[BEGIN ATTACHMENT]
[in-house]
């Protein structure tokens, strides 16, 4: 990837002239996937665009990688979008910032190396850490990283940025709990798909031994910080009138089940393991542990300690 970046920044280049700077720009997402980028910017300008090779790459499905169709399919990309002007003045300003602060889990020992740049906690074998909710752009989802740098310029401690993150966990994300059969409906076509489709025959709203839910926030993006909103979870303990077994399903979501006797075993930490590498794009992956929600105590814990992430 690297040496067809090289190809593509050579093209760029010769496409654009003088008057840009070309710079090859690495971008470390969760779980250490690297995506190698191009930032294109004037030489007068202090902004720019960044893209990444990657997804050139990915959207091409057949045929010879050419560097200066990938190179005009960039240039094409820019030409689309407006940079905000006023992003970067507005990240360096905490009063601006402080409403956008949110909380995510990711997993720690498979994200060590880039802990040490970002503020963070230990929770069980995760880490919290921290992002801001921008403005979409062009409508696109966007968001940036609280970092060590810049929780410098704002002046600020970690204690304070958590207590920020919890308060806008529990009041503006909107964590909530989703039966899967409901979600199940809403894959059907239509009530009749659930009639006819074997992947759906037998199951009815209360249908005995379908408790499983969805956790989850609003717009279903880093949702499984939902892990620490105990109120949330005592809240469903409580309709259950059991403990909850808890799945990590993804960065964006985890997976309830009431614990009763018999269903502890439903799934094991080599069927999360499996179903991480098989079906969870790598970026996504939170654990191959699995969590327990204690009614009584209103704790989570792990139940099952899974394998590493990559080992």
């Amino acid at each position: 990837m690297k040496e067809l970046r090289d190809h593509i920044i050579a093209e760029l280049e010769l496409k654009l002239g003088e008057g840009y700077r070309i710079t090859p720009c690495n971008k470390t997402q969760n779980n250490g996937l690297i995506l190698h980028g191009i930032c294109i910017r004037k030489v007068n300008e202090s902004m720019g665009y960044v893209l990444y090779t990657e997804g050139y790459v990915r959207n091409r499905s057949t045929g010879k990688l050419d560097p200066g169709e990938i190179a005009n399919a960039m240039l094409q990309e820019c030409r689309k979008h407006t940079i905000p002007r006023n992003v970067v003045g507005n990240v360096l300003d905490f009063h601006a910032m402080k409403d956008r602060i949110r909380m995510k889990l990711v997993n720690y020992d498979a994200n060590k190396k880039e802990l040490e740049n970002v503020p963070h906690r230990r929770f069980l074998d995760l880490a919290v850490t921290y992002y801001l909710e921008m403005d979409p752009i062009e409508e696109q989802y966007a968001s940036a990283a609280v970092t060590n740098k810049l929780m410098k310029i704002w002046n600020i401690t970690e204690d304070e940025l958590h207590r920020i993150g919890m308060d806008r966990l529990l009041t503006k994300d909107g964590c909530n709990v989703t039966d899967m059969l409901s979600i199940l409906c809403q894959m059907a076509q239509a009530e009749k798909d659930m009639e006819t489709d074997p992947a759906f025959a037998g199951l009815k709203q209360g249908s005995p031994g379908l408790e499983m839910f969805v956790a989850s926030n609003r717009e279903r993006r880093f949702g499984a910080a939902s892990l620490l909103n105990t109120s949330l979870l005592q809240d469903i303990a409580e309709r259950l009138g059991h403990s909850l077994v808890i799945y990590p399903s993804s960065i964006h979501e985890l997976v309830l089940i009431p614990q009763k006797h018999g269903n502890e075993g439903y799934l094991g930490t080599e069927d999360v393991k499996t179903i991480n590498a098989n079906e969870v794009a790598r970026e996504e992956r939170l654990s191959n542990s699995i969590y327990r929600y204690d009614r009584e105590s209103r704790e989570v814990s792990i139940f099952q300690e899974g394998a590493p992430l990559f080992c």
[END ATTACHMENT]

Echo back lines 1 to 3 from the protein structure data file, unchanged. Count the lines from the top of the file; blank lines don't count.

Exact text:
[in-house]
């Protein structure tokens, strides 16, 4: 990837002239996937665009990688979008910032190396850490990283940025709990798909031994910080009138089940393991542990300690 970046920044280049700077720009997402980028910017300008090779790459499905169709399919990309002007003045300003602060889990020992740049906690074998909710752009989802740098310029401690993150966990994300059969409906076509489709025959709203839910926030993006909103979870303990077994399903979501006797075993930490590498794009992956929600105590814990992430 690297040496067809090289190809593509050579093209760029010769496409654009003088008057840009070309710079090859690495971008470390969760779980250490690297995506190698191009930032294109004037030489007068202090902004720019960044893209990444990657997804050139990915959207091409057949045929010879050419560097200066990938190179005009960039240039094409820019030409689309407006940079905000006023992003970067507005990240360096905490009063601006402080409403956008949110909380995510990711997993720690498979994200060590880039802990040490970002503020963070230990929770069980995760880490919290921290992002801001921008403005979409062009409508696109966007968001940036609280970092060590810049929780410098704002002046600020970690204690304070958590207590920020919890308060806008529990009041503006909107964590909530989703039966899967409901979600199940809403894959059907239509009530009749659930009639006819074997992947759906037998199951009815209360249908005995379908408790499983969805956790989850609003717009279903880093949702499984939902892990620490105990109120949330005592809240469903409580309709259950059991403990909850808890799945990590993804960065964006985890997976309830009431614990009763018999269903502890439903799934094991080599069927999360499996179903991480098989079906969870790598970026996504939170654990191959699995969590327990204690009614009584209103704790989570792990139940099952899974394998590493990559080992």
């Amino acid at each position: 990837m690297k040496e067809l970046r090289d190809h593509i920044i050579a093209e760029l280049e010769l496409k654009l002239g003088e008057g840009y700077r070309i710079t090859p720009c690495n971008k470390t997402q969760n779980n250490g996937l690297i995506l190698h980028g191009i930032c294109i910017r004037k030489v007068n300008e202090s902004m720019g665009y960044v893209l990444y090779t990657e997804g050139y790459v990915r959207n091409r499905s057949t045929g010879k990688l050419d560097p200066g169709e990938i190179a005009n399919a960039m240039l094409q990309e820019c030409r689309k979008h407006t940079i905000p002007r006023n992003v970067v003045g507005n990240v360096l300003d905490f009063h601006a910032m402080k409403d956008r602060i949110r909380m995510k889990l990711v997993n720690y020992d498979a994200n060590k190396k880039e802990l040490e740049n970002v503020p963070h906690r230990r929770f069980l074998d995760l880490a919290v850490t921290y992002y801001l909710e921008m403005d979409p752009i062009e409508e696109q989802y966007a968001s940036a990283a609280v970092t060590n740098k810049l929780m410098k310029i704002w002046n600020i401690t970690e204690d304070e940025l958590h207590r920020i993150g919890m308060d806008r966990l529990l009041t503006k994300d909107g964590c909530n709990v989703t039966d899967m059969l409901s979600i199940l409906c809403q894959m059907a076509q239509a009530e009749k798909d659930m009639e006819t489709d074997p992947a759906f025959a037998g199951l009815k709203q209360g249908s005995p031994g379908l408790e499983m839910f969805v956790a989850s926030n609003r717009e279903r993006r880093f949702g499984a910080a939902s892990l620490l909103n105990t109120s949330l979870l005592q809240d469903i303990a409580e309709r259950l009138g059991h403990s909850l077994v808890i799945y990590p399903s993804s960065i964006h979501e985890l997976v309830l089940i009431p614990q009763k006797h018999g269903n502890e075993g439903y799934l094991g930490t080599e069927d999360v393991k499996t179903i991480n590498a098989n079906e969870v794009a790598r970026e996504e992956r939170l654990s191959n542990s699995i969590y327990r929600y204690d009614r009584e105590s209103r704790e989570v814990s792990i139940f099952q300690e899974g394998a590493p992430l990559f080992c």